Photoshop Screen Views – Navigation

Happy 2020. When you open Photoshop the Standard Screen Mode view includes the equivalent to the “consolidate all to tabs” arrangement. If you have multiple images open you can see them as tabs just below the options bar. The icon at the very bottom of the tool bar as well as the “F” key on the keyboard allow you to cycle through three different screen modes. You can also choose screen modes from the View menu. The screen can be less than the full size of the monitor in this mode.

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The second screen mode is Full Screen with Menu Bar, and is my favorite working space. Any open images in tabs other than the working image are hidden and the info at the bottom of the screen also disappears. The screen maximizes on the monitor and if the rulers are off, only the menu bar and the tool options appear above the image. This is a nice clean space to work in without distractions.

The third screen mode totally takes over the monitor so your image appears with only the background surrounding it. This is a good view to use to see how the finished image will appear when printed and matted. It can also be the largest working space if you hide the tools and pallets or have them on a second screen. In the first two views the Tab key hides your tool bar and any pallets you have open. In the third screen, the Tab key toggles between the full screen and the equivalent of the second screen view so you can see tools menus and options. This is another good way to work depending on your available screen real estate.

In all three views you have the option to change the background color to suit your purposes. The default depends on the screen color theme you have chosen in Preferences. In each of the three screens you have the option to right click on the background and change the color to suit your purposes. This means that you can effectively have three different background colors or tones to use to view your image against. You can also change them on the fly.

Viewing your image against different background colors can be useful in many ways. Viewing dark images against a bright screen can be distracting to work, but useful to see how the image might appear against a light mat. In my environment I find that having the third screen in a light neutral tone that appears similar to matted prints nearby is useful for checking my work. My second, or working screen is generally set to a dark gray (25,25,25 in RGB). This allows me to work with a minimum of visual distraction from the screen, but also to see how my blacks appear in the image. I prefer to not use a pure black screen as that leads me to making the dark tones in the image darker than they need to be. That custom screen option allows the background to be changed depending on the image, so a high key image might work better on a lighter background. The actual numbers are not important, only how the background allows you to best visualize the image.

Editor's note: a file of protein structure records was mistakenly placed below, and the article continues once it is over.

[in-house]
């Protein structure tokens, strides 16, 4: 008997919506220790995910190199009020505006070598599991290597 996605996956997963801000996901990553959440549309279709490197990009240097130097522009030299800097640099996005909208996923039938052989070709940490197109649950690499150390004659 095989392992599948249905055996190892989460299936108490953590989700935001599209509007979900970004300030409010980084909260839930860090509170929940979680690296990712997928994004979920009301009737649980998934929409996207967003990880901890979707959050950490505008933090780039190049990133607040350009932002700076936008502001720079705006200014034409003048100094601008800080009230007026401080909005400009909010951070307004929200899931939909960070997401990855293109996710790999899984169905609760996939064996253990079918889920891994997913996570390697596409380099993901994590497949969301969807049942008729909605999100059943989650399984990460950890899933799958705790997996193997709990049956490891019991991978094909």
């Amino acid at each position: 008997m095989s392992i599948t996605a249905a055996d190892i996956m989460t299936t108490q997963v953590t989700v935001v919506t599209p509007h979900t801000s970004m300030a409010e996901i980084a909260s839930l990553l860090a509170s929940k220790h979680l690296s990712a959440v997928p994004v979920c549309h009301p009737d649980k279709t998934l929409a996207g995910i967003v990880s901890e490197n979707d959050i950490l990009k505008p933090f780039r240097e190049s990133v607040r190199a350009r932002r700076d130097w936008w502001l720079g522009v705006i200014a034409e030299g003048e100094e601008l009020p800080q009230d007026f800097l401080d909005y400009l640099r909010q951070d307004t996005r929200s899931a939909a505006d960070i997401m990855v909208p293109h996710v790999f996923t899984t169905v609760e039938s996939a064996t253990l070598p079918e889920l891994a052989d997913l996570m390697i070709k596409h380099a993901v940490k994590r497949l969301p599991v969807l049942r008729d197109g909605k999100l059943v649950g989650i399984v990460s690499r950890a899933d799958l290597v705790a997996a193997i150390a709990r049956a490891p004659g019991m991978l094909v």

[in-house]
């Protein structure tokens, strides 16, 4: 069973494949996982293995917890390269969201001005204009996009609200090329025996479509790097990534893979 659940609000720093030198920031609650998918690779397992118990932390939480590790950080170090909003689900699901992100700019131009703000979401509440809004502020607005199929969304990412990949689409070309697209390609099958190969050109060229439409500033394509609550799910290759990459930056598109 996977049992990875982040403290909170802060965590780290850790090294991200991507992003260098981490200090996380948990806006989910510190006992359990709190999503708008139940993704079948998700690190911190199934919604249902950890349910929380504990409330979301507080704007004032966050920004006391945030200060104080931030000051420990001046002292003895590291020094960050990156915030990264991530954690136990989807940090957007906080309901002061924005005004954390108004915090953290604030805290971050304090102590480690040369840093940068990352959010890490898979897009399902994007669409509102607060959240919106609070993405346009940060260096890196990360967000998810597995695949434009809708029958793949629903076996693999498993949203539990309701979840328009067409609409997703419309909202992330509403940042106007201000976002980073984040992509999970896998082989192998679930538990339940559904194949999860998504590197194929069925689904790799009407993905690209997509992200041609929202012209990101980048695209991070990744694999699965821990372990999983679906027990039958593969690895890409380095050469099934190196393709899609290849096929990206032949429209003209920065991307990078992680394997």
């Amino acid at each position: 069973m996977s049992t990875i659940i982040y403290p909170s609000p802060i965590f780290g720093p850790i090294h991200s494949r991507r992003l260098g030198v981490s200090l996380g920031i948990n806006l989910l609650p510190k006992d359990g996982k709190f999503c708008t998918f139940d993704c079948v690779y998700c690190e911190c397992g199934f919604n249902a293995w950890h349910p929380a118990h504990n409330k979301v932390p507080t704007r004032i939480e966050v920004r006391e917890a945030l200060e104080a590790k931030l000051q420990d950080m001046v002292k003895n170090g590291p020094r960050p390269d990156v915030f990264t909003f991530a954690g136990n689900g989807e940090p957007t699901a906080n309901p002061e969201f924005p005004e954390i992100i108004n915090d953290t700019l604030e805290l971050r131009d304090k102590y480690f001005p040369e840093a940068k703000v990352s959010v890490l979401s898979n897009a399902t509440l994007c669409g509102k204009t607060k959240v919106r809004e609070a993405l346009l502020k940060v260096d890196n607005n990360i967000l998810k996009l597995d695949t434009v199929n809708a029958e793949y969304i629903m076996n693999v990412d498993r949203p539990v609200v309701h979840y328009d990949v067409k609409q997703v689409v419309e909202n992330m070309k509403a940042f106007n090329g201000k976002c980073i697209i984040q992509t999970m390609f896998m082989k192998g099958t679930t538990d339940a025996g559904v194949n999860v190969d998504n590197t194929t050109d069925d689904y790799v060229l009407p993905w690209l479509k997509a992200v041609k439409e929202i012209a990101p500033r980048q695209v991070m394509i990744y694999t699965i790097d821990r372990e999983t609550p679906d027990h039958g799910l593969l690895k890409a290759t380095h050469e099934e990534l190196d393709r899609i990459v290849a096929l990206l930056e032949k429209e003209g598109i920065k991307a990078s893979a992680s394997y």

Another useful view option is one I prefer over the use of the Navigation Panel.  Hold the H key down and mouse down on the image. A box appears showing you where you are in the image, just like the Navigator. Move the box to select a different area and let go. The image moves to the selected area.

Another navigation trick that is very useful for retouching are the keystrokes that move you through the image one panel at a time. The panels do not overlap. The Home key moves the image to the top left corner and the End key moves to the bottom right corner. This works if the image is larger than the screen. Retouching is best done at 100% or greater, so this helps you manage the image so you don’t miss anything.  The Page Down and Page Up keys move the image one panel up or down. Adding the [Cmd] key modifies the Page Up and Down keys to move the image to the left and right. The key moves the image in 10 pixel steps rather than a full panel, which is helpful when important details might show up at a panel border. With these keystrokes you can move through an image one panel at a time to check for need retouching, especially useful for spotting in copy and restoration work or simple looking for distractions.

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